“But God, who is rich in mercy, because of His great love with which He loved us, even when we were dead in trespasses, made us alive together with Christ (by grace you have been saved), and raised us up together, and made us sit together in the heavenly places in Christ Jesus, that in the ages to come He might show the exceeding riches of His grace in His kindness toward us in Christ Jesus.” (Eph 2:4-6)
Most people realize their parents’ love and sacrifice for them when they finally begin to mature in life. When we begin to understand the love of our parents, we then desire to obviously love them back, serve them, and take care of them. Imagine someone never seeing their parents’ love and sacrifice for them and thus treating them badly and disrespectfully. This would be such a shame. Likewise, it is crucial that in our spiritual journey, we have the “aha” moment of realizing the depth of the Lord’s love for us.
Sometimes I’m completely embarrassed by my mom. She may blurt out some careless comment in front of others and I almost want to make a public apology on her behalf. I have tried to remind and change her, but am mostly unsuccessful.
In my childhood and teenage years, my mom had done and said things that really hurt me or made me cry. A few times I even fought with her verbally over things I just could not agree with her about.
By others’ standards, there’s probably nothing very attractive about her. She has no captivating looks. She’s not highly educated. She did not have any impressive career. She likes to express her opinions, but she is by no means eloquent.
As we get older, we begin to realize that life is so fragile. More and more people that we know of, are acquainted with, or are even really close to have passed, and we know that it’s not even always someone that is well advanced in age.
I recently talked to a brother who told me how he had been reflecting on how much time he had been spending with his parents since he got to college, keeping up with them and making sure that they were doing well. Or rather, I should say, he had been reflecting on how much time he hadn’t been spending with them. Recalling a heart-breaking account of someone that he knew, this brother told me that he would never want to regret not being able to have a good relationship with his parents until it was too late as well. Continue reading →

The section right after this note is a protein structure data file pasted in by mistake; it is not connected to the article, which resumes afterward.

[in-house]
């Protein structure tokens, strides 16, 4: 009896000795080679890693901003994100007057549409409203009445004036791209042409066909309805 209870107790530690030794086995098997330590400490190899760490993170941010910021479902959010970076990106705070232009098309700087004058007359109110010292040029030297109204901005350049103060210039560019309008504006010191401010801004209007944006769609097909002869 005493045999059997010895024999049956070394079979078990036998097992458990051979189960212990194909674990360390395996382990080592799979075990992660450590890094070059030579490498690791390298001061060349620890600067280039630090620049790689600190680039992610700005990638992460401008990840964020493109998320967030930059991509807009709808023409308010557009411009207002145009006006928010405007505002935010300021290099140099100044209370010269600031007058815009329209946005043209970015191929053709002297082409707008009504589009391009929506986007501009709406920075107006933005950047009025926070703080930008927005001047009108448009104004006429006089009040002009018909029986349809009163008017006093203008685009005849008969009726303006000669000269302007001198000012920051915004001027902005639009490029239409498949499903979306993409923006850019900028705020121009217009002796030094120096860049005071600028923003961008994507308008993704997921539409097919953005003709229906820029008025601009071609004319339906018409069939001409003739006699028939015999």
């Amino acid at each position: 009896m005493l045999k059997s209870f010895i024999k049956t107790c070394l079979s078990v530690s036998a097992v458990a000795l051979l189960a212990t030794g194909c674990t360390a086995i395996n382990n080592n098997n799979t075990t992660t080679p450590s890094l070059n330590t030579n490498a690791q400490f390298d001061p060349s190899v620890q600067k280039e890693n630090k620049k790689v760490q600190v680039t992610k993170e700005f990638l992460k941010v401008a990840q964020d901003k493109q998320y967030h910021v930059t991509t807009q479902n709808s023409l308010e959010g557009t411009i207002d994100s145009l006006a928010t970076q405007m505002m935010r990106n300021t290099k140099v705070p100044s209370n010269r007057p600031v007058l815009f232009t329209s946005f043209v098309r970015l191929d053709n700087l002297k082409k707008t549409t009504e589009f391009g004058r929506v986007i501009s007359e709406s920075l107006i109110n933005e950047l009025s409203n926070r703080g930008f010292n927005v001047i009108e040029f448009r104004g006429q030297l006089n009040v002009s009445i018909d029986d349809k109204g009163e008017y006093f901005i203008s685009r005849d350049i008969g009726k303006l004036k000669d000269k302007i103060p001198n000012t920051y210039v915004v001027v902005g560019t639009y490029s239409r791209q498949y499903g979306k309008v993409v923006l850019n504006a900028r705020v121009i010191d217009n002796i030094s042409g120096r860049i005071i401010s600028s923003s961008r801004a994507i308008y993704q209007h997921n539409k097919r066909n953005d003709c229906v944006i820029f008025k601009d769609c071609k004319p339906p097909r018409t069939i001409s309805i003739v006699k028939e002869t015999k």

Now it came to pass after these things that God tested Abraham, and said to him, “Abraham!” And he said, “Here I am.” Then He said, “Take now your son, your only son Isaac, whom you love, and go to the land of Moriah, and offer him there as a burnt offering on one of the mountains of which I shall tell you.” (Gen 22:1-2)
Here talks about the greatest test that God had given to Abraham — a test that would measure the faith which had been steadily growing up to this point in Abraham’s life, faith that would later define him as the “father of faith”. This chapter has been the focus of countless sermons and articles. I’m sure Abraham is a well-known patriarch whom we have all heard and read about. It is from this chapter that he is frequently brought to the foreground as one of the greatest examples of complete obedience to God.
But what of his son, Isaac?
In fact, the interactions that Isaac had with Abraham can actually teach us a few important lessons with our relationship with our parents as children. Continue reading →